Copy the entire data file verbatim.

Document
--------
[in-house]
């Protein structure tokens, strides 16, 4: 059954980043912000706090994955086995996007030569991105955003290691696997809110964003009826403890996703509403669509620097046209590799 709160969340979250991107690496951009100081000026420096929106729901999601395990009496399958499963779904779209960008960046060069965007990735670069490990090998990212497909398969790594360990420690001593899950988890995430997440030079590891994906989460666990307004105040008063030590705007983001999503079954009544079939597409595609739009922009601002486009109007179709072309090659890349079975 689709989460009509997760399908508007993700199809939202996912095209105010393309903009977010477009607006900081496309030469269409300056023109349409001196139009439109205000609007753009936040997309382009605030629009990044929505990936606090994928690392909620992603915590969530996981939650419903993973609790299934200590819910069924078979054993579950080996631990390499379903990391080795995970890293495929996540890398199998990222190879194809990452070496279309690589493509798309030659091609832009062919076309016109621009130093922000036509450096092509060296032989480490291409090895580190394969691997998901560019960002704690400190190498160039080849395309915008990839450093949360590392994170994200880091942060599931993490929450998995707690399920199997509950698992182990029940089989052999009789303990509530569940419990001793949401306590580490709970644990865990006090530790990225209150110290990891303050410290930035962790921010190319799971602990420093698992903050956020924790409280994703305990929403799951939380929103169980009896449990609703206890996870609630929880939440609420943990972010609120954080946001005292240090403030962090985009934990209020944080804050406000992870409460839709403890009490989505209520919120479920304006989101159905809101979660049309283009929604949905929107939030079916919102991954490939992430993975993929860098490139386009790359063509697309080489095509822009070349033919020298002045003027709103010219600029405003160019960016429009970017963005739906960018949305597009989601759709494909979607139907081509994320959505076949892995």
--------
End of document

[in-house]
């Protein structure tokens, strides 16, 4: 059954980043912000706090994955086995996007030569991105955003290691696997809110964003009826403890996703509403669509620097046209590799 709160969340979250991107690496951009100081000026420096929106729901999601395990009496399958499963779904779209960008960046060069965007990735670069490990090998990212497909398969790594360990420690001593899950988890995430997440030079590891994906989460666990307004105040008063030590705007983001999503079954009544079939597409595609739009922009601002486009109007179709072309090659890349079975 689709989460009509997760399908508007993700199809939202996912095209105010393309903009977010477009607006900081496309030469269409300056023109349409001196139009439109205000609007753009936040997309382009605030629009990044929505990936606090994928690392909620992603915590969530996981939650419903993973609790299934200590819910069924078979054993579950080996631990390499379903990391080795995970890293495929996540890398199998990222190879194809990452070496279309690589493509798309030659091609832009062919076309016109621009130093922000036509450096092509060296032989480490291409090895580190394969691997998901560019960002704690400190190498160039080849395309915008990839450093949360590392994170994200880091942060599931993490929450998995707690399920199997509950698992182990029940089989052999009789303990509530569940419990001793949401306590580490709970644990865990006090530790990225209150110290990891303050410290930035962790921010190319799971602990420093698992903050956020924790409280994703305990929403799951939380929103169980009896449990609703206890996870609630929880939440609420943990972010609120954080946001005292240090403030962090985009934990209020944080804050406000992870409460839709403890009490989505209520919120479920304006989101159905809101979660049309283009929604949905929107939030079916919102991954490939992430993975993929860098490139386009790359063509697309080489095509822009070349033919020298002045003027709103010219600029405003160019960016429009970017963005739906960018949305597009989601759709494909979607139907081509994320959505076949892995």